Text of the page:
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05.08.2022

PIR Center continues a new section "PIR Test". This project in the form of a game carries equally educational, research and analytical meaning. Users are given the opportunity to take the test - to answer one of the designated questions. Our today's PIR Test is dedicated to the international document that is considered to be the very first to become the forerunner of the modern arms control system.

04.08.2022

Elena Karnaukhova has been appointed of PIR Center Deputy Director – Education and Training Program Director. In her new position, Elena will be responsible for the strategic development of the organization and will continue to supervise the educational projects of PIR Center, as well as the Advisory Board and the Executive Board of PIR Center and the Trialogue Club International as its executive secretary.

01.08.2022

PIR Center is taking part in the 10th NPT Review Conference on August 1-26, 2022, where for almost a month at the UN headquarters in New York, delegations from 191 signatory countries of the NPT will discuss the implementation of this important agreement in the field of international security.

27.07.2022

This research paper attempts to place nuclear disarmament and arms control in the context of the sustainable development agenda. In particular, the paper examines the possibility of applying the experience and specific mechanisms of the 1997 Kyoto Protocol to create new incentives for nuclear arms control and disarmament. Considering the devastating environmental consequences of nuclear weapons use, the nuclear-weapon states should take responsibility for possessing nuclear weapons just as they took responsibility for carbon emissions.

Working Group on the NPT Review Process — Ideas from Next Generation

On April 28, 2018, on the sidelines of the PrepCom, the fourth meeting of the U.S.-Russian Working Group on the NPT Review Process was held under the topic “U.S.-Russian Dialogue on the NPT Review Process: Ideas from Next Generation.”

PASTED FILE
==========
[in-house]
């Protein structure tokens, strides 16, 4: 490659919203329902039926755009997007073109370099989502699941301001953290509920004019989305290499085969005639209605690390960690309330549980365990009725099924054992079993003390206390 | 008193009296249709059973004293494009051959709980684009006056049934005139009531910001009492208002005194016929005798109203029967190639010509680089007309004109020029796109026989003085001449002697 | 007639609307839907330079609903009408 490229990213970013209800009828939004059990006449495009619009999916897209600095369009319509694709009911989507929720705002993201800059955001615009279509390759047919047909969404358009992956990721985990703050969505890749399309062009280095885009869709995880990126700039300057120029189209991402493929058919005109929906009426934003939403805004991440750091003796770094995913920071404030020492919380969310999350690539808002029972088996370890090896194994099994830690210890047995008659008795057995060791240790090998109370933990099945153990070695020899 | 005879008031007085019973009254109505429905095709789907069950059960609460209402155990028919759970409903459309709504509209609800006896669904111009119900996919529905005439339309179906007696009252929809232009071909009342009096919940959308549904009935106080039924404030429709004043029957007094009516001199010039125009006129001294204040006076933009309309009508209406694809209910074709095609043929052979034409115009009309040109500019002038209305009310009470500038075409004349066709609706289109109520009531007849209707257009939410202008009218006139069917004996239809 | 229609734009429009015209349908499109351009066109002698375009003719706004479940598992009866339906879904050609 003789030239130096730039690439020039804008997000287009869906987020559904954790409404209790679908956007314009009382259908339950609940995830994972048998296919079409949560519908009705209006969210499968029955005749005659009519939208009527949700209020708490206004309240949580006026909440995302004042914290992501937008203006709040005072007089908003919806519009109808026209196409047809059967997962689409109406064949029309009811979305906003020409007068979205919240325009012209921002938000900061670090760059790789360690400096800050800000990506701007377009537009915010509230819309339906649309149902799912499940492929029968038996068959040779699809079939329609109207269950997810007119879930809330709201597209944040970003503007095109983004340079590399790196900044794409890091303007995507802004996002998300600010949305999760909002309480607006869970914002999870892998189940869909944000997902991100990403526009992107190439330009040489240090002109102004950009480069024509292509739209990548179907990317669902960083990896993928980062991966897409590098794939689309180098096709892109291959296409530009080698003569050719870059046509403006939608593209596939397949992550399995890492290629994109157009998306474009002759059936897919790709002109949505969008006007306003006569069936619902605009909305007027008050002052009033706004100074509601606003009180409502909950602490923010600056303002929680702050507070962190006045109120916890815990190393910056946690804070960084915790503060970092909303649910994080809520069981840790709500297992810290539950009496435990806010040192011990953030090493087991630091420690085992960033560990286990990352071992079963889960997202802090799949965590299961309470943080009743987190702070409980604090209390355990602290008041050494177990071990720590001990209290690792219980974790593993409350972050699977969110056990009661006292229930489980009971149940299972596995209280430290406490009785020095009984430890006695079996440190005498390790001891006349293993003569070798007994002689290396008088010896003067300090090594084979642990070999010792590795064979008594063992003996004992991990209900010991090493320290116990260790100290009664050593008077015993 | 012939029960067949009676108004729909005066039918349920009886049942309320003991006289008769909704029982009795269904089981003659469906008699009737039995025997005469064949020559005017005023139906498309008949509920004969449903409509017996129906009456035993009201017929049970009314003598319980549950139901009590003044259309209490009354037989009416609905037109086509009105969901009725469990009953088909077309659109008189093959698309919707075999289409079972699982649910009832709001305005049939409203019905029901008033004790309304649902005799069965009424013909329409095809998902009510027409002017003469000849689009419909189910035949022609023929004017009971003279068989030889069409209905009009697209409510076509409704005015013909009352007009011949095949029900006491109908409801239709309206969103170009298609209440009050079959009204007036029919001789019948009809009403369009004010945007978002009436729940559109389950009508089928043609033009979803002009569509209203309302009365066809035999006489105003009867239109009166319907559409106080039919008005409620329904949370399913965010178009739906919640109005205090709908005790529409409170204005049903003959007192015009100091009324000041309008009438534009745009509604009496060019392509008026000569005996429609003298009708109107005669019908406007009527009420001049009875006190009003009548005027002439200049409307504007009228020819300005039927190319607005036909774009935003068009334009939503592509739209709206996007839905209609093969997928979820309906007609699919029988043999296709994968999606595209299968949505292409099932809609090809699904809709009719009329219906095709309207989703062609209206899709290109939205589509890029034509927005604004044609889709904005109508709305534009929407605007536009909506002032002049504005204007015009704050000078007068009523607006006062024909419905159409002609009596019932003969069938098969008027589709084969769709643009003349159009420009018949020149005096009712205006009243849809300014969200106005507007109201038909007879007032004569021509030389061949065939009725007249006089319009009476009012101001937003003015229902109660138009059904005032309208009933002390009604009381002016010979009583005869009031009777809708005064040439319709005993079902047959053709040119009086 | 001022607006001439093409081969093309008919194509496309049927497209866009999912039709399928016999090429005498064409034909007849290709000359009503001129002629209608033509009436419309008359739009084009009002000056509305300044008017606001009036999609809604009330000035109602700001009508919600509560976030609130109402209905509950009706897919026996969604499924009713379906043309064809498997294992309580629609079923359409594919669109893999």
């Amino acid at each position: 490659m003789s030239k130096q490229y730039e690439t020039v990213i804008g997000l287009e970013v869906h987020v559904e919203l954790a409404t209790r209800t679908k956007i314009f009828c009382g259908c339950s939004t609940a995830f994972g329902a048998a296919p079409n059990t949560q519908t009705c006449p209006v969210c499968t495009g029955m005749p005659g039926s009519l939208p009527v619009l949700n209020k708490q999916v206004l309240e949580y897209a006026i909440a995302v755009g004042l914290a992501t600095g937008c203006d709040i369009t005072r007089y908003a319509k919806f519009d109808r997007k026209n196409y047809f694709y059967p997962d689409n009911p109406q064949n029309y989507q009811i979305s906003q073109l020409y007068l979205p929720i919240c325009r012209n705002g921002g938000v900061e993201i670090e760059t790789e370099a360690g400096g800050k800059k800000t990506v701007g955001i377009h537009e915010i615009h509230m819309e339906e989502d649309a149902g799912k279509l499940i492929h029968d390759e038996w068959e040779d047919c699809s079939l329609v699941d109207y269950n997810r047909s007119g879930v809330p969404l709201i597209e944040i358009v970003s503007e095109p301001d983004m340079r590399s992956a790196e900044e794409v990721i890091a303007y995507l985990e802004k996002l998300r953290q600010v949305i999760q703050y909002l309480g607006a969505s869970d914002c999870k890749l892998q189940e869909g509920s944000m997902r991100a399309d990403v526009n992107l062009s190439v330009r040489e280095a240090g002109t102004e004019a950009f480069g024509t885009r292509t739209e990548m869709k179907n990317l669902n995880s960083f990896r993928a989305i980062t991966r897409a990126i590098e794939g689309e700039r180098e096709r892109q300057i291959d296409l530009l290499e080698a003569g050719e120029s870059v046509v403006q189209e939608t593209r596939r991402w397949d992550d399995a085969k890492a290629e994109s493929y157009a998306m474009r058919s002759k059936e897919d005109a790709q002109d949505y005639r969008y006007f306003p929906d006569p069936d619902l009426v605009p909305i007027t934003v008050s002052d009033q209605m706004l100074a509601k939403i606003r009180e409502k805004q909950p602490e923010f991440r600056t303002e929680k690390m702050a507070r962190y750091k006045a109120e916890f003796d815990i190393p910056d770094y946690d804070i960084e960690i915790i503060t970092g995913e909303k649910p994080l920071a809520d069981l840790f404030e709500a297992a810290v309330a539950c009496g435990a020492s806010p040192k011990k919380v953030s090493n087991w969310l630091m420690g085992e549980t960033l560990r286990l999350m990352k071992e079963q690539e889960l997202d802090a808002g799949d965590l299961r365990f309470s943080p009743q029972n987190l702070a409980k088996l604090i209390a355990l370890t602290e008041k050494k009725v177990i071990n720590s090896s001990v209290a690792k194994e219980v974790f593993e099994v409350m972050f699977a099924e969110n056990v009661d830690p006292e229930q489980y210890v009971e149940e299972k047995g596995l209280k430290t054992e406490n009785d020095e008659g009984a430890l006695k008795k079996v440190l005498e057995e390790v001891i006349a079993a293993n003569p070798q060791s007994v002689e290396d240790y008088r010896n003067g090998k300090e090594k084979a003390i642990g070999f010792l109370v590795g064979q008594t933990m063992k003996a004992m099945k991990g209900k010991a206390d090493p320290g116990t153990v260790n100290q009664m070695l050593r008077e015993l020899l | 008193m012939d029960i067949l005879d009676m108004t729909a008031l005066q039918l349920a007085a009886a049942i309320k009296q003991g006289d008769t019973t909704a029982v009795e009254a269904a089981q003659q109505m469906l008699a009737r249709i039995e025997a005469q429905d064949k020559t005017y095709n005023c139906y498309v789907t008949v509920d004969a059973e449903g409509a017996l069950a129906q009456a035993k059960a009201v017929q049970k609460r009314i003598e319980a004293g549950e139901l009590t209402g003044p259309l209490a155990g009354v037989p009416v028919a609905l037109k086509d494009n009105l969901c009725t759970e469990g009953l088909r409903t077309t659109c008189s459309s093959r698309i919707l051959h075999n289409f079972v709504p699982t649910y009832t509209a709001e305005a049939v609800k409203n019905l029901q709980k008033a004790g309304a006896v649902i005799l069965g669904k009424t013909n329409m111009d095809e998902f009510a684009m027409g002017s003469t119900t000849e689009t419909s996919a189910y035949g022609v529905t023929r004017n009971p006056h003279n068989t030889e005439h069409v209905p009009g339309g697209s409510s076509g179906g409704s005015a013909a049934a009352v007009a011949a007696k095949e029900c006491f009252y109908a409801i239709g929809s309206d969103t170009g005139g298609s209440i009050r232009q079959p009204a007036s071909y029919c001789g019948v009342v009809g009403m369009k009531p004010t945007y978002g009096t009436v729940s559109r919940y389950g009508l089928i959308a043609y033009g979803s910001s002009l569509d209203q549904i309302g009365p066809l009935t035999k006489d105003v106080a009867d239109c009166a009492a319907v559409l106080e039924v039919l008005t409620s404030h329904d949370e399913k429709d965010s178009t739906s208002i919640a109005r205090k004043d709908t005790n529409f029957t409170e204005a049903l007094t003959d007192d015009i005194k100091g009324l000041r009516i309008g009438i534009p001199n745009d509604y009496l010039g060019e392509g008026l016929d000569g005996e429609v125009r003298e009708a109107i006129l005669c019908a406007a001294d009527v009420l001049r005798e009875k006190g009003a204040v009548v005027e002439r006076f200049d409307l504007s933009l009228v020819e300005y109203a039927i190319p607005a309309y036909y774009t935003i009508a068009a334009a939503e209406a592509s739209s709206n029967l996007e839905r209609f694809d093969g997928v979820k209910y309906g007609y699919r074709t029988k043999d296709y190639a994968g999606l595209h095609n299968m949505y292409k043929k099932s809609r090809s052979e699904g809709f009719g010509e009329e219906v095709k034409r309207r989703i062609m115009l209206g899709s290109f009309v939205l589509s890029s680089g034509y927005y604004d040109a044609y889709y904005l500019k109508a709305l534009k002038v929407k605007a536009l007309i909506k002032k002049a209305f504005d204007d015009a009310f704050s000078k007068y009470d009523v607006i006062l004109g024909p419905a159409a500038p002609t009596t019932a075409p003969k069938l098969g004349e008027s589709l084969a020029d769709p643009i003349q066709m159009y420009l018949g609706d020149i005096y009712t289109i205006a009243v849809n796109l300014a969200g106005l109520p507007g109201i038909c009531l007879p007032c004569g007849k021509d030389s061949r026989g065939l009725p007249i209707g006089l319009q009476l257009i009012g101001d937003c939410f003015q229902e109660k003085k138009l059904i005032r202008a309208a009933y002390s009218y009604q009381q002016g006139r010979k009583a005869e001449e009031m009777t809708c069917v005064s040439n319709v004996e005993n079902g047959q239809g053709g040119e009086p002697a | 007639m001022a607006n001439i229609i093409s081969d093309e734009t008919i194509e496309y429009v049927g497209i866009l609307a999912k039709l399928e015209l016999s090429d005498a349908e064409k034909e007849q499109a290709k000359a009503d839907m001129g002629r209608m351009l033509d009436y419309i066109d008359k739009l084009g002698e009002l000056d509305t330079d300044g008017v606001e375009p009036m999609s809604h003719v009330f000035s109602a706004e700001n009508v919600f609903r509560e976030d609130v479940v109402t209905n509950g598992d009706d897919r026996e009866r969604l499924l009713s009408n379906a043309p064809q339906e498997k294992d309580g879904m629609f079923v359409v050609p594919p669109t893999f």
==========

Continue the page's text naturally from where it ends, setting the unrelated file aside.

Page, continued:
The meeting was organized by PIR Center, James Martin Center for Nonproliferation Studies (CNS), Monterey, and Centre russe d’etudes politiques, Geneve.



The seminar was part of long-term project “Russian-American Dialogue on Global Security” that the three partners launched in 2016. For the first time since the inception, the meeting of the Working Group was held in what the partnering institutions called a Track 2.5 format – with special emphasis on the participation of young experts who, together with diplomats and experts from the two countries, discussed how to narrow the gap between the United States and Russia on two major issues for the current NPT review process: disarmament agenda and a WMD-free zone in the Middle East.

The meeting was opened by Co-Chairs of the Working Group Dr. Vladimir Orlov, Founder & Special Advisor to PIR Center, and Prof. William Potter, Director of CNS and Professor at MIIS. 

The meeting was moderated by Sarah Bidgood, Senior Research Associate and Project Manager at CNS, and Adlan Margoev, PIR Center’s “Russia and Nuclear Nonproliferation” Program Director


 

The participation of young experts Adlan Margoev, Vladislav Chernavskikh and Alexey Polyakov, both in their senior year at the Ural Federal University (UrFU) and at Moscow State Institute of International Relations (MGIMO University) respectively, with major in International Relations was sponsored by the Gorchakov Fund.

The Russian delegation was represented by Vadim Smirnov, Deputy Head of the Delegation and Deputy Head of the Department for Nonproliferation and Arms Control of the Ministry of Foreign Affairs of the Russian Federation, and Alexander Trofimov, Head of Section at the Department for Nonproliferation and Arms Control of the Russian Foreign Ministry. Anita Friedt, Acting Assistant Secretary and Head of Bureau of Arms Control, Verification and Compliance, U.S. Department of State, represented the U.S. delegation. 

PIR Center Director Albert Zulkharneev delivered a presentation on nonproliferation education, in which he presented a blueprint of a Foresight School on U.S.-Russian relations and highlighted the 10-year plan on disarmament and nonproliferation education.

 

           

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